Bus Éireann could face further route closures if its extensive survival plan is not fully implemented, according to Chief Executive Ray Hernan.

Speaking at the Resolve Employee Relations Conference in Dublin, he said Bus Éireann will be loss-making again this year, but is targeting a profit of €3.5 million next year if its cost reduction programme is rolled out as planned.

He described the company's "rollercoaster ride" regarding profitability - noting that over its 30 years in existence, Bus Éireann has lost €30m - but half of those losses arose in the last two years alone.

Speaking about loss-making commercial division Expressway, he warned that if a commercial route is losing money it must go.

Mr Hernan acknowledged that philosophy could be "alien in the public service", but was part of a culture change which they would have to accept in the coming years. 

He welcomed the recent final agreement with unions to implement key new rosters from 3 December, describing it as a watershed.

He told the conference that prior to the survival plan drivers were paid for nine hours a day but only drove for five hours.

They will now drive for more than seven hours.

He also noted that up to now, bus maintenance was being done during the day when the buses were actually needed - rather than at night or weekends.

He said that there were certain locations where almost half of drivers never worked a Sunday, despite the seven-day mandate or the company.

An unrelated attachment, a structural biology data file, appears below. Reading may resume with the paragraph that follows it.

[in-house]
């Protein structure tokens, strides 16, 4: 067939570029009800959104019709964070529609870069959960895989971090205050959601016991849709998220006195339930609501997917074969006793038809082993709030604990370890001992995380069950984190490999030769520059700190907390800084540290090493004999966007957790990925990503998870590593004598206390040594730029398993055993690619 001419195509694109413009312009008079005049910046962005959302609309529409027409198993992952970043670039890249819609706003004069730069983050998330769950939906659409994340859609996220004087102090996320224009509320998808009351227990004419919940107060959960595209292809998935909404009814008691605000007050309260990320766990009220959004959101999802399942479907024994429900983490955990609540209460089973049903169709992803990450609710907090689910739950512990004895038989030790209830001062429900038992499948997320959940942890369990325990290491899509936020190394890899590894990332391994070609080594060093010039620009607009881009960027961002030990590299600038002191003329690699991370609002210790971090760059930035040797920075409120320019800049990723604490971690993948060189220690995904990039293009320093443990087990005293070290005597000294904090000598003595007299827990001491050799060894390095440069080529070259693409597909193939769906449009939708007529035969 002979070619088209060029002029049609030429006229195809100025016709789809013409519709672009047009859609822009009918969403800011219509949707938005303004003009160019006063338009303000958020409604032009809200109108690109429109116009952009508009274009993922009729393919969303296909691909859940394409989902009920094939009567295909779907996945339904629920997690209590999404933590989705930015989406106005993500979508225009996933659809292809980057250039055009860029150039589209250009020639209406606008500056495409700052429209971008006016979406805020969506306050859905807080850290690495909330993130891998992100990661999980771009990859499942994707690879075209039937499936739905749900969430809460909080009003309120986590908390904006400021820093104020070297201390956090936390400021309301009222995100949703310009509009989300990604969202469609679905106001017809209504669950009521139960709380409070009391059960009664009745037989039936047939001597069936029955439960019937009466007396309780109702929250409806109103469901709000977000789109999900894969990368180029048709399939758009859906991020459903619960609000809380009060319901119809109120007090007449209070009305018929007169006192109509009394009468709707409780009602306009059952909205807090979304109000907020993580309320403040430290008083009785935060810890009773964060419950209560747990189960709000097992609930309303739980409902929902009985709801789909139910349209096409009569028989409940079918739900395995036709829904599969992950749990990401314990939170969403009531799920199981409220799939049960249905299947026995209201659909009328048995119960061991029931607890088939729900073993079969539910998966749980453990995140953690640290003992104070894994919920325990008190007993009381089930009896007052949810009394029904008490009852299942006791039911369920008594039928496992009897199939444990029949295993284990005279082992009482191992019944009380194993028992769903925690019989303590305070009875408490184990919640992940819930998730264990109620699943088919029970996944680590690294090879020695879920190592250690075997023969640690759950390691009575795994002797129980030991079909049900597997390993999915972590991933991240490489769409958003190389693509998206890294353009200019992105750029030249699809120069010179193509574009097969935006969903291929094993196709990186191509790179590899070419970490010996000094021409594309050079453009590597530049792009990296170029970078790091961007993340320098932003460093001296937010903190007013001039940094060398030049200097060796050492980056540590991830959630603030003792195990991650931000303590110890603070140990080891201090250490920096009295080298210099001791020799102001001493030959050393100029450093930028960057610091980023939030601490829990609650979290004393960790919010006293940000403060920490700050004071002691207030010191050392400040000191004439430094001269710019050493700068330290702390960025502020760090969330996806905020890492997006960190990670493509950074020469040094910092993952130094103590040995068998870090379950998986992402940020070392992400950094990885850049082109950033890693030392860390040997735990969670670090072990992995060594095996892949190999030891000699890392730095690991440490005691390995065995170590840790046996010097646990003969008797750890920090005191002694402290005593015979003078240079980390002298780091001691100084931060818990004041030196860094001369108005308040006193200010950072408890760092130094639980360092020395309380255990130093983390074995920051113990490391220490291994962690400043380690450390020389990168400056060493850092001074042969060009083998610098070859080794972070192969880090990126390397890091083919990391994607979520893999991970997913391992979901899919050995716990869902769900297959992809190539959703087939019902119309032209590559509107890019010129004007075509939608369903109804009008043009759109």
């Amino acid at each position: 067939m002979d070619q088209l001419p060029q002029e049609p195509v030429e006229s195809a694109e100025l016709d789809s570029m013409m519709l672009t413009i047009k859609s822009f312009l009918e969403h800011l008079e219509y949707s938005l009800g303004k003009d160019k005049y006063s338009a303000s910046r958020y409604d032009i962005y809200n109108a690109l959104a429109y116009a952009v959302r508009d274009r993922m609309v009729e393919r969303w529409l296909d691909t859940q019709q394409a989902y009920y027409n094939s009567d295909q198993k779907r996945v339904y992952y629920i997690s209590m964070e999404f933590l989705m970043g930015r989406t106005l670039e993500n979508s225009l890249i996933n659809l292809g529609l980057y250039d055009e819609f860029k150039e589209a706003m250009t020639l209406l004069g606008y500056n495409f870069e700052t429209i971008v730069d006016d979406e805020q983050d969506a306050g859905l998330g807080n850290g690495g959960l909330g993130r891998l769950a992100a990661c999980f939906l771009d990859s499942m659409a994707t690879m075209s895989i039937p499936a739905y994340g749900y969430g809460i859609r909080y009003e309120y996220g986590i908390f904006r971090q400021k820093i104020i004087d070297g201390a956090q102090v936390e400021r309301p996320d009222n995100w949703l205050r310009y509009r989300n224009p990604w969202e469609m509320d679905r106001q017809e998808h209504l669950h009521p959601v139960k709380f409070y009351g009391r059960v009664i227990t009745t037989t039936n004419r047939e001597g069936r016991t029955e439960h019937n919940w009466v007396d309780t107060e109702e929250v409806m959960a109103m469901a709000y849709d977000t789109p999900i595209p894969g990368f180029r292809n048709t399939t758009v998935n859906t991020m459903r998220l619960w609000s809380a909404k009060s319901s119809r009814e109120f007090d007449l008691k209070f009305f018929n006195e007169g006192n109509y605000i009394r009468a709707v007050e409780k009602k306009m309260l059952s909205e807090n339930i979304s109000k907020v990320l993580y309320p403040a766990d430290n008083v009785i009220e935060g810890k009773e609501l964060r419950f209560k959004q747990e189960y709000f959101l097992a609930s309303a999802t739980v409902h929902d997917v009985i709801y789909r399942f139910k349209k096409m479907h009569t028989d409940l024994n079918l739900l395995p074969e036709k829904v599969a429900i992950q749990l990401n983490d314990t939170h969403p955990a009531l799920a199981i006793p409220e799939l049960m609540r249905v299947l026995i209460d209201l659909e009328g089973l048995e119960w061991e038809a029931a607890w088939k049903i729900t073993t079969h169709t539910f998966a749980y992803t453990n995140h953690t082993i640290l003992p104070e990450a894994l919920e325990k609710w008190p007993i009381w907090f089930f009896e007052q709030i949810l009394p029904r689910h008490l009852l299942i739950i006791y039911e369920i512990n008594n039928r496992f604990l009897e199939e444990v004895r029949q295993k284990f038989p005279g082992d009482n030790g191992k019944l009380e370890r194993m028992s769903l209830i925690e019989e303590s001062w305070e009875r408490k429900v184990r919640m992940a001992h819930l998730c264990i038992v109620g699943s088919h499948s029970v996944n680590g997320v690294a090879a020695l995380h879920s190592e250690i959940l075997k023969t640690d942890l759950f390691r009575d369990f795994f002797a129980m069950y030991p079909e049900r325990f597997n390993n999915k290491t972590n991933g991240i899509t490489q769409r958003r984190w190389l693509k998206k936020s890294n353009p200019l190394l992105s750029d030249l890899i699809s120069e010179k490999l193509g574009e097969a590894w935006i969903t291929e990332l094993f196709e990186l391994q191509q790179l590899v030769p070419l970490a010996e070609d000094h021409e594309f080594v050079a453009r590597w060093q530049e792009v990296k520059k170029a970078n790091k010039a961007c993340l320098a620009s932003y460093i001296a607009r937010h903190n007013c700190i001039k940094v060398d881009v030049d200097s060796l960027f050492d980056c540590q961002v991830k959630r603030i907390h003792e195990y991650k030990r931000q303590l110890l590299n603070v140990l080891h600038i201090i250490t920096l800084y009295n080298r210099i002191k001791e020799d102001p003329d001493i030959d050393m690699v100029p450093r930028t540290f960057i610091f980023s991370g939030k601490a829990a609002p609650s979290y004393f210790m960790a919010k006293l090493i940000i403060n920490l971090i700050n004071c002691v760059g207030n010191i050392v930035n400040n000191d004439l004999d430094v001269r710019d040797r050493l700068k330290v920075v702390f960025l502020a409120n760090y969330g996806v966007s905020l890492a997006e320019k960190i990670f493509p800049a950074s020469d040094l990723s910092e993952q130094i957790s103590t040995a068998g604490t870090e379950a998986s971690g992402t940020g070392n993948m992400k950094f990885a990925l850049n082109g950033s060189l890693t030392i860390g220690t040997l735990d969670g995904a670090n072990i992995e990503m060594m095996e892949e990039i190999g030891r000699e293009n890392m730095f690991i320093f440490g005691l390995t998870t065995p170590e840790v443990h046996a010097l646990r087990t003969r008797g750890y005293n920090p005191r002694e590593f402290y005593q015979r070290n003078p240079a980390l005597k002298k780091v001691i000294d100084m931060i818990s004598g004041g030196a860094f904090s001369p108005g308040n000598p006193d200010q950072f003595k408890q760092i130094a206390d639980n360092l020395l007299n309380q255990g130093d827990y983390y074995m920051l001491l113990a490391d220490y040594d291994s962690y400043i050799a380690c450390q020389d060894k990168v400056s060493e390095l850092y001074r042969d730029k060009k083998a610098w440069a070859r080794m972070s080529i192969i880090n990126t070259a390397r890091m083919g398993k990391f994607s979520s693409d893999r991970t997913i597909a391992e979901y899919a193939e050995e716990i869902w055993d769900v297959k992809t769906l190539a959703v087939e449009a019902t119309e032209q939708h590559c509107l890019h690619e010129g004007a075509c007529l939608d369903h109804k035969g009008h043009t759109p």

Because of that, other drivers were coming in on overtime or premium payments to cover those shifts.

Mr Hernan also criticised the "massive union rivalry" between the company's five unions, which he said was not conducive to getting a deal quickly.

He suggested a minority of workers opposed to implementation of the work practice changes might feel that not turning up to work was a way of getting back at management, but stressed that would only damage the company's reputation.

Mr Hernan said he had been relieved rather than delighted to win the tender for Waterford routes last week, but noted that further challenging tenders lie ahead both for Dublin commuter services and the Direct Award tender in 2019.

He revealed that the Waterford tender had factored in future cost projections arising from the current reform programme.

He told the conference that they had not been the cheapest but were "there or thereabouts".  However if they were not implementing their change programme, they would not be able to successfully tender for routes now being out to open competition.

He also said every business should make some profit for delivering on targets, stressing that the company earns "zero" profit from the provision of Public Service Obligation services.